The Impact of the Secretaries of State for Education - Part 1
Who is the most influential person in the English education system? Is it Sir Martyn Oliver? Is it Jack Worth? Is it the Prime Minister? Or is it Daniel Kebede? It would be fair to argue that it is, in fact, the Secretary of State for Education, Gillian Keegan. The Secretary of State (SOS) is responsible for overseeing the entire state education system and it is often their vision, aims and interests which set the direction of travel for the system.
As there have been no fewer than seven in the last five years, we thought it would be worth exploring the impact the different Secretaries of State for Education have made to the educational landscape and how they have shaped the current system.
This blog will be split into two parts, with the aim of exploring some of the historical contexts which underpin the education system in England and the changes implemented by various Secretaries of State for Education. Due to the scope of these blogs, it would not be possible to cover the legacy of every SOS for Education, so we will cover some landmark policies, acts and themes which have shaped the education sector in England, then look at the individual secretaries.
Landmark Education Acts
The Education Act 1902, also known as the Balfour Act, gave local councils the responsibility for the provision and management of education (Male, 2019). Here we see the precursor to the Local Education Authority (LEA). The Act allowed funds for a denominal religious instruction, here we see the seeds of the mixed religious and secular educational provision we have today (Male, 2019).
The Education Act 1944, also known as the Bulter Act, sought to address the social and educational needs of the nation after the Second World War. The Act raised the school leaving age to 15 and funded compulsory secondary education. LEAs, of which there are now 152, were responsible for providing and overseeing state education, including religious denominated schools (Male, 2019).
The 1988 Education Reform Act facilitated a seismic shift to the way schools were run. The Act introduced the National Curriculum, standardised tests (SATs), and gave head teachers greater autonomy over their staffing and budgets. Following this we see the ‘marketisation’ of the education system, with parental choice “incentivising competition between schools” (Greany, 2022, p. 249). Governing bodies were established to support accountability measures. Soon after the Act, Ofsted was introduced, in 1992. This “architecture of compliance” (Rayner, 2014) leads Hughes (2020) to argue that the Act fundamentally changed the role of headship, from that of a lead teacher to a more corporate identity. Finally, the ’88 Reform Act sought to devolve power, and thus responsibility, away from the LEA and transfer it the headteacher. The Act saw the rise in the prevailing ideologies of accountability, performativity and autonomy within English education. The following Education Act (1993) introduced Grant Maintained Schools, the precursor to Academy Trusts.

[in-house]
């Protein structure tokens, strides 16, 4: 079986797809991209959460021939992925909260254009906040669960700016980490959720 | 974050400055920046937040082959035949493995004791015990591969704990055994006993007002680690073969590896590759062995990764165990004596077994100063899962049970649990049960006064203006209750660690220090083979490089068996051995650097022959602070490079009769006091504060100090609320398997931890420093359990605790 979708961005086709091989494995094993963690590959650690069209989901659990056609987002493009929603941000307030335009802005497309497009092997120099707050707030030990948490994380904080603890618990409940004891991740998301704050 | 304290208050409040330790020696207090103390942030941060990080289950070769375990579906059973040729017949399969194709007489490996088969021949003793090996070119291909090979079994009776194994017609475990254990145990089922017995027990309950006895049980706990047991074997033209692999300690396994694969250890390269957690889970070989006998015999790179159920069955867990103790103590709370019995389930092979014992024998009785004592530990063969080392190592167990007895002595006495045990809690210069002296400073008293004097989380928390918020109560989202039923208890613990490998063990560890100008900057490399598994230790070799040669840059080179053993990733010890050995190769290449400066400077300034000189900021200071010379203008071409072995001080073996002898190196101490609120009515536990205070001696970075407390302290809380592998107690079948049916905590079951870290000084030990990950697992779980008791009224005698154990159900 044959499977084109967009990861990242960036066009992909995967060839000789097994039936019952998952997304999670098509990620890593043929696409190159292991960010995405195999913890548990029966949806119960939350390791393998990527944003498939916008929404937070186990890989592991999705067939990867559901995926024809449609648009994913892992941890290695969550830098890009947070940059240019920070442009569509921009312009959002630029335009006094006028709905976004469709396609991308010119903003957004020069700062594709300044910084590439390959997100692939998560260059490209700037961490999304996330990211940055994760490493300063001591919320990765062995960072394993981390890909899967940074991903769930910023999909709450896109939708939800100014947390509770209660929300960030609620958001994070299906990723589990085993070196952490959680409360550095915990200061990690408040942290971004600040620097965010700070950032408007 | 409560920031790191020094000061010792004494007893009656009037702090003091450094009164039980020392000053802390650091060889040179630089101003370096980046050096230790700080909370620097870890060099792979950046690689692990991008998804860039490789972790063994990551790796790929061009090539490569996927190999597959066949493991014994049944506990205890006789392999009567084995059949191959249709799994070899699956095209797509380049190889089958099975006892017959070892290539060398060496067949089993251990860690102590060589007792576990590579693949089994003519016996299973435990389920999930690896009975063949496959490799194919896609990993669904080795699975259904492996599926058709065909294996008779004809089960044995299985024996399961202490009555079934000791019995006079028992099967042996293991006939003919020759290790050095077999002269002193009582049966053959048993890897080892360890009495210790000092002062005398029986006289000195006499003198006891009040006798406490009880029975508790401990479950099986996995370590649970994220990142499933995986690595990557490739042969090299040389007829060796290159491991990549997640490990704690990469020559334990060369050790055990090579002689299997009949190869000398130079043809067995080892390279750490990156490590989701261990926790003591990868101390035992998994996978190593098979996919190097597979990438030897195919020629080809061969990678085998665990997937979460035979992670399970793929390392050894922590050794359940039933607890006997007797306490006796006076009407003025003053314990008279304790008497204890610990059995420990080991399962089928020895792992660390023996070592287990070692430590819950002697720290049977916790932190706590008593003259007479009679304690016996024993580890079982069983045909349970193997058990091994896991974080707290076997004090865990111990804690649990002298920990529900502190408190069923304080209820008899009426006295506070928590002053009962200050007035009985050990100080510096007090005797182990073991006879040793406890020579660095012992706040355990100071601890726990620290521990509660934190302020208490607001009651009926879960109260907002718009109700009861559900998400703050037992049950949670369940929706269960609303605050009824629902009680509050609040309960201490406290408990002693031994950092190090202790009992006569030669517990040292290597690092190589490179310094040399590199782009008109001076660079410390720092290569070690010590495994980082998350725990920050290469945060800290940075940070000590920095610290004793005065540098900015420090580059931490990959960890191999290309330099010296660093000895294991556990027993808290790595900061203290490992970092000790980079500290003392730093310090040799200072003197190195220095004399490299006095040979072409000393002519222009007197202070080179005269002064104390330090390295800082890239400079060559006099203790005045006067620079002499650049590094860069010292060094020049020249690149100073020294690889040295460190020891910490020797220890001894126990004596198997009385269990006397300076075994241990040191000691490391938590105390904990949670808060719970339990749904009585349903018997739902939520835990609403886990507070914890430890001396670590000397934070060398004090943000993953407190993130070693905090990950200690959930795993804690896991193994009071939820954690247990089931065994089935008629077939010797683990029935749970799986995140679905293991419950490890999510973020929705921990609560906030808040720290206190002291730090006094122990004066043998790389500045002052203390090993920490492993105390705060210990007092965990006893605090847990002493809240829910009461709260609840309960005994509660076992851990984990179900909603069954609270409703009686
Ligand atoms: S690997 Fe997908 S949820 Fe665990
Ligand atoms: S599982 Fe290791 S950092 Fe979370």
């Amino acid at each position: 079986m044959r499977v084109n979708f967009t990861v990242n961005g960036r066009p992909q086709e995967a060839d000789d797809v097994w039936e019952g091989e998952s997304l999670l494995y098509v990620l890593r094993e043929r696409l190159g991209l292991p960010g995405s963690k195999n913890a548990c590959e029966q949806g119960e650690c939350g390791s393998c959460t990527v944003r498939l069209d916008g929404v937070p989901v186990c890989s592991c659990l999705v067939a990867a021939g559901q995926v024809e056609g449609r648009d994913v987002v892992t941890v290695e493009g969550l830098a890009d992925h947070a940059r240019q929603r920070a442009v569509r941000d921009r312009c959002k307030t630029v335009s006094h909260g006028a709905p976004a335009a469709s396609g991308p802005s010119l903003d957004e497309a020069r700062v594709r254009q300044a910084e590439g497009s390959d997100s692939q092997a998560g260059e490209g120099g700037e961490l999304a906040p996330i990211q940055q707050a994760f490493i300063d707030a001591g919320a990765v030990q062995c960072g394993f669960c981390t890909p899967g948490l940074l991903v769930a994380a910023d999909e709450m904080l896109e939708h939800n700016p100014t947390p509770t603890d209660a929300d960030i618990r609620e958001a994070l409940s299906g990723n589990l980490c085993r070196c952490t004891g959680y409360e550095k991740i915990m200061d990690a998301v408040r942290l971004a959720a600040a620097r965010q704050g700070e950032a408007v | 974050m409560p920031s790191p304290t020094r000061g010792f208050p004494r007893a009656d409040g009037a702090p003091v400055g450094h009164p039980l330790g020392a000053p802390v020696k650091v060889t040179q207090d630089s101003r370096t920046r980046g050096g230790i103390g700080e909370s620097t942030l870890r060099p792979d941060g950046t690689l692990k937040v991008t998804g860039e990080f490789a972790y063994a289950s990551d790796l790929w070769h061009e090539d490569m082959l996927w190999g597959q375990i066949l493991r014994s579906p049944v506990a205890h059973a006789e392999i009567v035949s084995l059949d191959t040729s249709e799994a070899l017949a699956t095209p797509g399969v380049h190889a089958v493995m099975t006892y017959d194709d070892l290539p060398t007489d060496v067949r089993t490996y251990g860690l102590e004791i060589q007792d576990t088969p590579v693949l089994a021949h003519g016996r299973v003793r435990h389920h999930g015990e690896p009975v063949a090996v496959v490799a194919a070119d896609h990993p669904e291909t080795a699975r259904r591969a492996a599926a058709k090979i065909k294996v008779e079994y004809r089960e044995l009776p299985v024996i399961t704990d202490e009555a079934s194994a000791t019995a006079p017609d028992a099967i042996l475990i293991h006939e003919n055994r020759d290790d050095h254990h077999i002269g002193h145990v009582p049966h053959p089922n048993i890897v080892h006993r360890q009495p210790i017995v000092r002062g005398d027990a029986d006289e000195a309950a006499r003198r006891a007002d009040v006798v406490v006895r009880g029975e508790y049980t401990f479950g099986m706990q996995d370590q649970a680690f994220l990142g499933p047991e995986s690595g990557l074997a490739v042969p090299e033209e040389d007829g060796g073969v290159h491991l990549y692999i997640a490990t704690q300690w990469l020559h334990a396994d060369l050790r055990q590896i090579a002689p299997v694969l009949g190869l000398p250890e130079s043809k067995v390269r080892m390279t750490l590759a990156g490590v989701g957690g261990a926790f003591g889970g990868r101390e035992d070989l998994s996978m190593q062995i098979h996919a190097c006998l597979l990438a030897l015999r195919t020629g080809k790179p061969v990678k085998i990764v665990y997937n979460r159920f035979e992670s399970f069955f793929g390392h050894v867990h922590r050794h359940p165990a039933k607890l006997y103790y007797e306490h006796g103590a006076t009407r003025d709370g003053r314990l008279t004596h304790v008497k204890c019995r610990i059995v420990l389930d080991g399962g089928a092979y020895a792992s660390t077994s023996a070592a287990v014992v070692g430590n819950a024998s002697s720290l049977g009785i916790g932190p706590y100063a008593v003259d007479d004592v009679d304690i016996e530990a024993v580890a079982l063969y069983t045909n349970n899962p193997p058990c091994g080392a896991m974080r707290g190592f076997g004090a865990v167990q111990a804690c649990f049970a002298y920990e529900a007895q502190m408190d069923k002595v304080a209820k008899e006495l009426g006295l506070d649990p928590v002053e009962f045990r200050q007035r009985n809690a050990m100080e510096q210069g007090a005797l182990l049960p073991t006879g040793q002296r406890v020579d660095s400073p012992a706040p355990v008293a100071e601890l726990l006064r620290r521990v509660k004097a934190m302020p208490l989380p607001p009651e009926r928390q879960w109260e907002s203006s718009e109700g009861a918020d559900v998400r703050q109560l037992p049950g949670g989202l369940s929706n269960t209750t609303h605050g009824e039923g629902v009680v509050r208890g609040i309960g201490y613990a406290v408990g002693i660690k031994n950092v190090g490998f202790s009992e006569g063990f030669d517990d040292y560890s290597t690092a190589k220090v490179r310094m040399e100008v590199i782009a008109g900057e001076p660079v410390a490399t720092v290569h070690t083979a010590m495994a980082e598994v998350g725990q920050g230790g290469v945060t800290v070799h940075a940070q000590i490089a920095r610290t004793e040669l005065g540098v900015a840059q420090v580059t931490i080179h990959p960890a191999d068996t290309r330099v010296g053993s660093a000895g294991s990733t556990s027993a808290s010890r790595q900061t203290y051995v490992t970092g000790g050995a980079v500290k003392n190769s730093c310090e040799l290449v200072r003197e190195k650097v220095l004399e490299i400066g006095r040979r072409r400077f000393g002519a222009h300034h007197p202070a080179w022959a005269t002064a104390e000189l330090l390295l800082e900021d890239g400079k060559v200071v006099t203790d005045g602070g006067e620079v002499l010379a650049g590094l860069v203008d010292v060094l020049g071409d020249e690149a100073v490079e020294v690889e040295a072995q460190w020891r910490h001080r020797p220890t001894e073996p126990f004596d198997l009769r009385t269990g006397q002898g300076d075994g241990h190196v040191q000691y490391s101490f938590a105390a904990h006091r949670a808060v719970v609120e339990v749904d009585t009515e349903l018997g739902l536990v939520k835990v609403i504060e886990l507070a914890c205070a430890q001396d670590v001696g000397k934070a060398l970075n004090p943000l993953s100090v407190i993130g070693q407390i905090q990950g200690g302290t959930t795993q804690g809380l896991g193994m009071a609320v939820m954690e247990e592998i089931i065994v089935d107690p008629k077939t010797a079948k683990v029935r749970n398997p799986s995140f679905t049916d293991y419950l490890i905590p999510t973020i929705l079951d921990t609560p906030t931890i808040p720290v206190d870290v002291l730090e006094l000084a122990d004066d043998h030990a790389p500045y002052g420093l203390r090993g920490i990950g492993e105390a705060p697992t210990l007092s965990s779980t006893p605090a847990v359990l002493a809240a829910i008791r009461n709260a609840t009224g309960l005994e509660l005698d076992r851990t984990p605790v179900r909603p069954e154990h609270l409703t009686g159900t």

Education, Education, Education : New Labour 1997- 2010
1998 School Standards and Framework Act, introduced by David Blunkett, limited infant class sizes to 30 pupils and banned corporal punishment in all schools.
2002 The Learning and Skills Act, created City Academies; these were to be sponsored by business partners and used the template of the City Technology College. The term ‘City’ was later dropped allowing more schools to convert to academy status. The model of the academy, with devolved powers and greater autonomy, informed the development of the Charter Schools in the US (Thompson et al., 2021).
New Labour also introduced the Literacy and Numeracy Hours, these were to have a long-lasting impact on the practice of primary practitioners.
The role of the ‘quango’ should not be ignored in during this period, surmised by Whitty and Wisby (2016, p. 318), “A notable feature of this policy landscape was the way in which New Labour worked through a number of existing and new ‘quangos’ to take forward its policies, including the Qualifications and Curriculum Development Agency, Training and Development Agency for Schools, and the British Educational Communications and Technology Agency.” Whilst the term ‘quango’ is used less, arms- length and sector bodies are a prominent feature of the landscape today.
Now that some of the significant Education Acts have been addressed, we will delve into the legacy of each of the following Secretaries of State for Education in Part Two of the blog, which you can read here.
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